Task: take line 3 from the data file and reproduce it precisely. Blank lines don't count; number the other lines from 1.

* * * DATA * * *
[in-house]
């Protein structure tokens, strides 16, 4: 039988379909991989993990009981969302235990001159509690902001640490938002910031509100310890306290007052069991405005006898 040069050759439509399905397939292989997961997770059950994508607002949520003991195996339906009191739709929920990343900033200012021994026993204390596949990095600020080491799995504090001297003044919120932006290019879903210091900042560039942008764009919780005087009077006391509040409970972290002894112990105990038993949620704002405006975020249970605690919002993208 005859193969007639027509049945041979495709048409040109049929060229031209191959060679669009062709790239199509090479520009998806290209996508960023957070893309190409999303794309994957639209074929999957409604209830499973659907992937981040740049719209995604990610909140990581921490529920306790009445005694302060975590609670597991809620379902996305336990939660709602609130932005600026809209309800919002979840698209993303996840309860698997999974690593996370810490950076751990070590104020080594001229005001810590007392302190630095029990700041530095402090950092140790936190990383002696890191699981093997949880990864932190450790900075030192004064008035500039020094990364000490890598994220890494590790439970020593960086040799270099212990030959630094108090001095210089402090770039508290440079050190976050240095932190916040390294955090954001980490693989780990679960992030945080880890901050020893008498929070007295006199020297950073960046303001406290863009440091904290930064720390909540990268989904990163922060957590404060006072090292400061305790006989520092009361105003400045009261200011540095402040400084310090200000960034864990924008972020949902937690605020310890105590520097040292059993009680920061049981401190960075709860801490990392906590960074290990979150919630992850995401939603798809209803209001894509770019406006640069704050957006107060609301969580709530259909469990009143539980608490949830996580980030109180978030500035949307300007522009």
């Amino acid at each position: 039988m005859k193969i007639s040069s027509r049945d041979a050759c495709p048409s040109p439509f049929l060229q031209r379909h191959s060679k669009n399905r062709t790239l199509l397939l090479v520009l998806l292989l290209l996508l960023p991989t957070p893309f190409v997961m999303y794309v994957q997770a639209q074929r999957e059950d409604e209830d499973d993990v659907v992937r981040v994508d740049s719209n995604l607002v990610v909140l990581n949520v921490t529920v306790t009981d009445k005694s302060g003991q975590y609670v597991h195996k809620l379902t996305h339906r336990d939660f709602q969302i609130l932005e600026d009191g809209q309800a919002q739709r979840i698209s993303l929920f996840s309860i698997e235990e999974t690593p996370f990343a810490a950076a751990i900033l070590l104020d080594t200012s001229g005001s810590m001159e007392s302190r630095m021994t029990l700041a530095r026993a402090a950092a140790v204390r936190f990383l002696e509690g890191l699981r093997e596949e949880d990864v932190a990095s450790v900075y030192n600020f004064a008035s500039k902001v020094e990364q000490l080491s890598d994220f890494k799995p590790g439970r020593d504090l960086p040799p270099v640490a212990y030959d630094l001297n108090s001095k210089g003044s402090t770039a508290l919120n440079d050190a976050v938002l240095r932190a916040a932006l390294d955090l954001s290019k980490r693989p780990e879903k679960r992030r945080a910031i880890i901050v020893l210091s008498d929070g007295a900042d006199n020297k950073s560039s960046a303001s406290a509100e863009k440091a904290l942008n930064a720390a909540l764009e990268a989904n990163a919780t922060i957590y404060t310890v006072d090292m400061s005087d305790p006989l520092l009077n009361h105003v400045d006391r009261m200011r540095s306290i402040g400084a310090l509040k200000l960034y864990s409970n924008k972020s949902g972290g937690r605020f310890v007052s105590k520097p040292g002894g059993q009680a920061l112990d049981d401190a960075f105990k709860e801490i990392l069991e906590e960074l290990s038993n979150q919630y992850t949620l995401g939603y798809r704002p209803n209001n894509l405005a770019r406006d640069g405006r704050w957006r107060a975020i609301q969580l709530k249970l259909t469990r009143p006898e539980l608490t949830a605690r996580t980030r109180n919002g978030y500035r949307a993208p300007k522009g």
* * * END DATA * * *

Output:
């Amino acid at each position: 039988m005859k193969i007639s040069s027509r049945d041979a050759c495709p048409s040109p439509f049929l060229q031209r379909h191959s060679k669009n399905r062709t790239l199509l397939l090479v520009l998806l292989l290209l996508l960023p991989t957070p893309f190409v997961m999303y794309v994957q997770a639209q074929r999957e059950d409604e209830d499973d993990v659907v992937r981040v994508d740049s719209n995604l607002v990610v909140l990581n949520v921490t529920v306790t009981d009445k005694s302060g003991q975590y609670v597991h195996k809620l379902t996305h339906r336990d939660f709602q969302i609130l932005e600026d009191g809209q309800a919002q739709r979840i698209s993303l929920f996840s309860i698997e235990e999974t690593p996370f990343a810490a950076a751990i900033l070590l104020d080594t200012s001229g005001s810590m001159e007392s302190r630095m021994t029990l700041a530095r026993a402090a950092a140790v204390r936190f990383l002696e509690g890191l699981r093997e596949e949880d990864v932190a990095s450790v900075y030192n600020f004064a008035s500039k902001v020094e990364q000490l080491s890598d994220f890494k799995p590790g439970r020593d504090l960086p040799p270099v640490a212990y030959d630094l001297n108090s001095k210089g003044s402090t770039a508290l919120n440079d050190a976050v938002l240095r932190a916040a932006l390294d955090l954001s290019k980490r693989p780990e879903k679960r992030r945080a910031i880890i901050v020893l210091s008498d929070g007295a900042d006199n020297k950073s560039s960046a303001s406290a509100e863009k440091a904290l942008n930064a720390a909540l764009e990268a989904n990163a919780t922060i957590y404060t310890v006072d090292m400061s005087d305790p006989l520092l009077n009361h105003v400045d006391r009261m200011r540095s306290i402040g400084a310090l509040k200000l960034y864990s409970n924008k972020s949902g972290g937690r605020f310890v007052s105590k520097p040292g002894g059993q009680a920061l112990d049981d401190a960075f105990k709860e801490i990392l069991e906590e960074l290990s038993n979150q919630y992850t949620l995401g939603y798809r704002p209803n209001n894509l405005a770019r406006d640069g405006r704050w957006r107060a975020i609301q969580l709530k249970l259909t469990r009143p006898e539980l608490t949830a605690r996580t980030r109180n919002g978030y500035r949307a993208p300007k522009g």